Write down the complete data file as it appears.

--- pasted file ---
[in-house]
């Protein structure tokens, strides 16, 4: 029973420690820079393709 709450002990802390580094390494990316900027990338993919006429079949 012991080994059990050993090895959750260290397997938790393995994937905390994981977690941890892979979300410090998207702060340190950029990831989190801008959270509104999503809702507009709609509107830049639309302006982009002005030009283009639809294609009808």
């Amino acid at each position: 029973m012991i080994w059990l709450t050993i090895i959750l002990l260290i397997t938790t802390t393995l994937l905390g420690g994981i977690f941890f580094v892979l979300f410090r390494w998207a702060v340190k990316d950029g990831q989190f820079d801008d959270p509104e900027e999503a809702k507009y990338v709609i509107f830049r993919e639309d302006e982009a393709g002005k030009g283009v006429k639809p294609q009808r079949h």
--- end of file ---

[in-house]
């Protein structure tokens, strides 16, 4: 029973420690820079393709 709450002990802390580094390494990316900027990338993919006429079949 012991080994059990050993090895959750260290397997938790393995994937905390994981977690941890892979979300410090998207702060340190950029990831989190801008959270509104999503809702507009709609509107830049639309302006982009002005030009283009639809294609009808």
């Amino acid at each position: 029973m012991i080994w059990l709450t050993i090895i959750l002990l260290i397997t938790t802390t393995l994937l905390g420690g994981i977690f941890f580094v892979l979300f410090r390494w998207a702060v340190k990316d950029g990831q989190f820079d801008d959270p509104e900027e999503a809702k507009y990338v709609i509107f830049r993919e639309d302006e982009a393709g002005k030009g283009v006429k639809p294609q009808r079949h």